Stop Whatever You Are Doing Right Now, Pick Up The Phone, And Call Your Mama

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Stop Whatever You Are Doing Right Now, Pick Up The Phone, And Call Your Mama

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Hey you. Yes, you. Call your mother. Today, not tomorrow. Don’t wait for her birthday. Or next Tuesday. Or once a week on Saturday. Or tonight. Call her now. Don’t wait around for Mother’s Day.

Put her first today. Today, put her first.

Believe me, she doesn’t expect it. At all. She never expects it. And she’s thinking about you at this very moment.
She’s wondering what you’re doing. And how you’re doing.

She’s wondering if you are indeed being careful. With yourself. With others. With your body. With your head and your heart.  She’s remembering a few times when you weren’t. And she shudders. Just now, while coupling your father’s socks, she thought of you bungee-jumping off a bridge when you were studying abroad. She had goosebumps and she closed her eyes for a moment. Her brow furrowed, and she pursed her lips. She shook her head quickly to rid herself of the thought.

She’s wondering if you know how to love and be loved. She’s hoping that you are being a giver. And that you are minding your manners. And that you are being kind.

She’s wondering how you are doing at work. And if you are stressed out about money. “Honey, do you need money?” She’s thinking you could probably use some undershirts. Yes, she still thinks this way. Go ahead and roll your eyes.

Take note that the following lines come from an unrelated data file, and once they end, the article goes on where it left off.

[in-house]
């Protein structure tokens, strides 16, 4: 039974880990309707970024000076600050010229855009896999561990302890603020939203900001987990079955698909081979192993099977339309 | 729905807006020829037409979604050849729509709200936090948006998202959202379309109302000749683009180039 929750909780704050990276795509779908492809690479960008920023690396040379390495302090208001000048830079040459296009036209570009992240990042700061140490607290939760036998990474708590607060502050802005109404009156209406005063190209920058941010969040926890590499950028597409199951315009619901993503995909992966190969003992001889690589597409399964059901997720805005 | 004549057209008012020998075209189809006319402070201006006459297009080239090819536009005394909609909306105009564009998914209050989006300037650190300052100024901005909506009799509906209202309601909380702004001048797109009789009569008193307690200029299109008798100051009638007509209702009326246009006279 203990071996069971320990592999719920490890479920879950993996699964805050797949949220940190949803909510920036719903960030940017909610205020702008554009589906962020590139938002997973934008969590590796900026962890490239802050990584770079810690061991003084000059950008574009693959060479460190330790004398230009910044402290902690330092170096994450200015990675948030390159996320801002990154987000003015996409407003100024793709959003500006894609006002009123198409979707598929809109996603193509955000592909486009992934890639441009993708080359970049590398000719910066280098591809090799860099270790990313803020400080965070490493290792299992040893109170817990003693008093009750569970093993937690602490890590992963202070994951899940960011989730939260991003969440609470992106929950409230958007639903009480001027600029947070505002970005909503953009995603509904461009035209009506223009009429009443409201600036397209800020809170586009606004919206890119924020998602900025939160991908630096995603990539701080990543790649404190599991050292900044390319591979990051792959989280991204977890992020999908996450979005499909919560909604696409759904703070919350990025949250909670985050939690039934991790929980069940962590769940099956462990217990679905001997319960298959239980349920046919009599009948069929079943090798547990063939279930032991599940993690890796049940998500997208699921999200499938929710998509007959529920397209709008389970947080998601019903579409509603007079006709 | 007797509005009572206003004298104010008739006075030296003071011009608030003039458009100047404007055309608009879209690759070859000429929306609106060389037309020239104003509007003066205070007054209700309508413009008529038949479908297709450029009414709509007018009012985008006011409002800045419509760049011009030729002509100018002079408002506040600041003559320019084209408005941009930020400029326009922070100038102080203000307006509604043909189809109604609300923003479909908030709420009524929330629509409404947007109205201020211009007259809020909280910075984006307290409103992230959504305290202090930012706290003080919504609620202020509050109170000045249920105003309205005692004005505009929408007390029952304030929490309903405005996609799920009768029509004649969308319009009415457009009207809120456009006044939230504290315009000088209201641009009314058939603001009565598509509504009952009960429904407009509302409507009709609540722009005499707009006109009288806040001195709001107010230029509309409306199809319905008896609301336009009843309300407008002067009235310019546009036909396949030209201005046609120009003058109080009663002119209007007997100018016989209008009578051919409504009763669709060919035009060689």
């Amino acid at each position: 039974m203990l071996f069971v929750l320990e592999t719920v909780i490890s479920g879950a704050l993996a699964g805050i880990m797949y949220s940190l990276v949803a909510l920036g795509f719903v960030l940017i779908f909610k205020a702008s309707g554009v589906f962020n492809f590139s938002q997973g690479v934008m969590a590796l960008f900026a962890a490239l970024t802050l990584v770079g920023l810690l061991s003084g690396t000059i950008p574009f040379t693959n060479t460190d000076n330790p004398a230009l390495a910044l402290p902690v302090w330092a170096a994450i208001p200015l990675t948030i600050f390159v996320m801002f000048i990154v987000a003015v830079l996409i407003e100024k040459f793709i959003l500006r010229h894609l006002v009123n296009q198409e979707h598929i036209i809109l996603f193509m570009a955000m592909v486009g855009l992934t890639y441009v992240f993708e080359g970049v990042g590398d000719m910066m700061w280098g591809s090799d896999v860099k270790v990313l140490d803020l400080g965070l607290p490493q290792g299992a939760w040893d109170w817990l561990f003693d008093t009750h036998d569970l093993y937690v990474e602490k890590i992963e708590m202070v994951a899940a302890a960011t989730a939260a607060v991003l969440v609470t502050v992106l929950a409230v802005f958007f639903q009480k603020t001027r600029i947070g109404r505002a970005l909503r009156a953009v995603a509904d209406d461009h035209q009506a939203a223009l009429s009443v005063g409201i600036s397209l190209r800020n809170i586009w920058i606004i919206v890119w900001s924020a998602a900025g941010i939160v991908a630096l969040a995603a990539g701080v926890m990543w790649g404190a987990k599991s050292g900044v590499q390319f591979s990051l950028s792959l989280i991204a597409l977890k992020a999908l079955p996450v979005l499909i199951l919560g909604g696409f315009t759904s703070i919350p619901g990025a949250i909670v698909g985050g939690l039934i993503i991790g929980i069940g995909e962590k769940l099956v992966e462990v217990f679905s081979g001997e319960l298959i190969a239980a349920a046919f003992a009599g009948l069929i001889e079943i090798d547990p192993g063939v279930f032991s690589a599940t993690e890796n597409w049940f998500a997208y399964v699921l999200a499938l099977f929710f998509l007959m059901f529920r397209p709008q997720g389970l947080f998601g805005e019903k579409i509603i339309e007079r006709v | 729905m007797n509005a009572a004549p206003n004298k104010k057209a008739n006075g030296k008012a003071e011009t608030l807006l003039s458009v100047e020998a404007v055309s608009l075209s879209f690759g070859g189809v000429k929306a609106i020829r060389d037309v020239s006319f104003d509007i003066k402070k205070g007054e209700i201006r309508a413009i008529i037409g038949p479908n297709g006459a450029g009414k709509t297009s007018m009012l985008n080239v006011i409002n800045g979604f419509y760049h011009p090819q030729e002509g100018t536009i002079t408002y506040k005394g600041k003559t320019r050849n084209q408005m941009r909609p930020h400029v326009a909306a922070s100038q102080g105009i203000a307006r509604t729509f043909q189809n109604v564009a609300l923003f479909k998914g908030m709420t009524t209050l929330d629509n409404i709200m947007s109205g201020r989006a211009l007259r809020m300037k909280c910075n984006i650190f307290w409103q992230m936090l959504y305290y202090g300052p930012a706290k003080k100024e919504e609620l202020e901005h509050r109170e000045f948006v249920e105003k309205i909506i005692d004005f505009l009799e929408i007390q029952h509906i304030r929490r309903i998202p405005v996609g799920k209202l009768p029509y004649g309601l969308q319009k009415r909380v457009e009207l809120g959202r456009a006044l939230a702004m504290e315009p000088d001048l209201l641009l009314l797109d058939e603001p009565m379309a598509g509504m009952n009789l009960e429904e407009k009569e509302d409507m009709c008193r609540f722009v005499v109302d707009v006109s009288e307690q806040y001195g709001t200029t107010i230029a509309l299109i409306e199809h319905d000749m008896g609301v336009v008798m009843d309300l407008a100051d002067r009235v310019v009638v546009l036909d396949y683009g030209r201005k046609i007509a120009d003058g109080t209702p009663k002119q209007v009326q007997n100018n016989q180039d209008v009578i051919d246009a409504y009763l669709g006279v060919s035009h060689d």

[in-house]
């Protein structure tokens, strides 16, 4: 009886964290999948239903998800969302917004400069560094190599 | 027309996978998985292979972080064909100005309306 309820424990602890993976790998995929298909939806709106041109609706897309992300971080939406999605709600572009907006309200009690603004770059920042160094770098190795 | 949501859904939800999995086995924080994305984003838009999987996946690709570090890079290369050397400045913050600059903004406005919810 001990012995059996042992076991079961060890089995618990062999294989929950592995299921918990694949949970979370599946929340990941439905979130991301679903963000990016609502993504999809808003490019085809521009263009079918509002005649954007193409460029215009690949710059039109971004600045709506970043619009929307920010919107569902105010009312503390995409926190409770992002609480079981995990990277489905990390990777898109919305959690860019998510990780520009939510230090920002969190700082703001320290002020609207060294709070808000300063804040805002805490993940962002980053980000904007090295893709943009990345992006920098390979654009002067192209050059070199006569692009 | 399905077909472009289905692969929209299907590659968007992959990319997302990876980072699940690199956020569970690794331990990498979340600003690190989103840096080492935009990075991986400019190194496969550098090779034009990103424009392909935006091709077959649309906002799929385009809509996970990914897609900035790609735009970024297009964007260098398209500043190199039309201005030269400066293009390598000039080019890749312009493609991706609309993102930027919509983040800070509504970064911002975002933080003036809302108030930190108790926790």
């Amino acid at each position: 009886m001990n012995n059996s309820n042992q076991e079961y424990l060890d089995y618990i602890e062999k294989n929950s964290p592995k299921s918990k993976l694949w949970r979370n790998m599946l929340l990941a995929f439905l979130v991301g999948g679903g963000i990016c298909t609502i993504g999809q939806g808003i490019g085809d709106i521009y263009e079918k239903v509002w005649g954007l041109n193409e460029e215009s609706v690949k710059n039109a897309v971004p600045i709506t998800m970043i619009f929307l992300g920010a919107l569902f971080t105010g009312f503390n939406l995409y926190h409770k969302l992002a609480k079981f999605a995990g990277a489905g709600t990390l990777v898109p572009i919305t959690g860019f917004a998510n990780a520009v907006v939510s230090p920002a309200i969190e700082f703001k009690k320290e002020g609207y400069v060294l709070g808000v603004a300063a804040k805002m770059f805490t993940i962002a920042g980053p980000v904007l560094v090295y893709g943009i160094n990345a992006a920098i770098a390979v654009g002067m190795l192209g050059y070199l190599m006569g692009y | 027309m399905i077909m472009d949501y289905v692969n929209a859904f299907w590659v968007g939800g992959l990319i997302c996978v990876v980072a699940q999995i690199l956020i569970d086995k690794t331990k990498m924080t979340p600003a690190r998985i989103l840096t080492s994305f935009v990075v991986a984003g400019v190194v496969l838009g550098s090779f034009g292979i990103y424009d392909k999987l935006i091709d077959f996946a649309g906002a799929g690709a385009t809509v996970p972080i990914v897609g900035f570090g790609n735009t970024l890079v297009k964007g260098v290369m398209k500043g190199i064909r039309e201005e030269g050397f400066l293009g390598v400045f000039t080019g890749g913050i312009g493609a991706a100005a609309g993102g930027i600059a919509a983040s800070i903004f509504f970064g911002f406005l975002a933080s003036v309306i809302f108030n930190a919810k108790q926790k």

She’s curious if anything she ever said or did really sticks with you. If you can hear her voice sometimes, in much the same way that she can still hear your little voice, the voice you had when you were in kindergarten, and of course, with this thought comes the one where she remembers herself younger.

Because so long ago, she was a young mother. Now that you’re older, and as you go about your life, doing all the things you do, she still wonders. She still wants for you, all the things in life that will make your heart happy.

So tell her you love her. Call her now and tell her. Let those sweet words roll off your tongue. When  she earnestly starts to ask all her questions, stop her. Just stop her cold. Tell her, “No, Mom.” Tell her to just hush for a minute.

Because this phone call is about her, not you. Because you called to check on her. To ask her how she’s doing. And what she’s doing. And you called because you are wondering if her heart is happy. And she’ll say, “Of course, dear, why wouldn’t it be?” because she never wants you to worry.

This time, you called to listen. To listen to her the way she always listens to you. To cradle her with your attention, the way she cradles you. To cheer for her the way she always cheers for you.

You called to tell her that you do, you do hear her voice in your head. It’s that soft voice filled with love and encouragement and caution and hope. It’s that voice that will always be there, attached to you. You called to let her know that sometimes, every so often, it’s the one voice you hear. The one that rings clear.

You called to ask her for her opinion. Her opinion about the world. She’ll catch her breath and smile for the rest of the day because her heart will flutter. She’s actually quite smart, your mother. Her life is interesting, too, you know.

Just ask her. Your questions fill her heart. Your questions will restore her spirit in ways you may never understand. Your questions are so much better than a card or a gift. Or the obligatory phone call, on a day like Mother’s Day, from you.

Why? Because she’s your mother every day. But she’s a person too.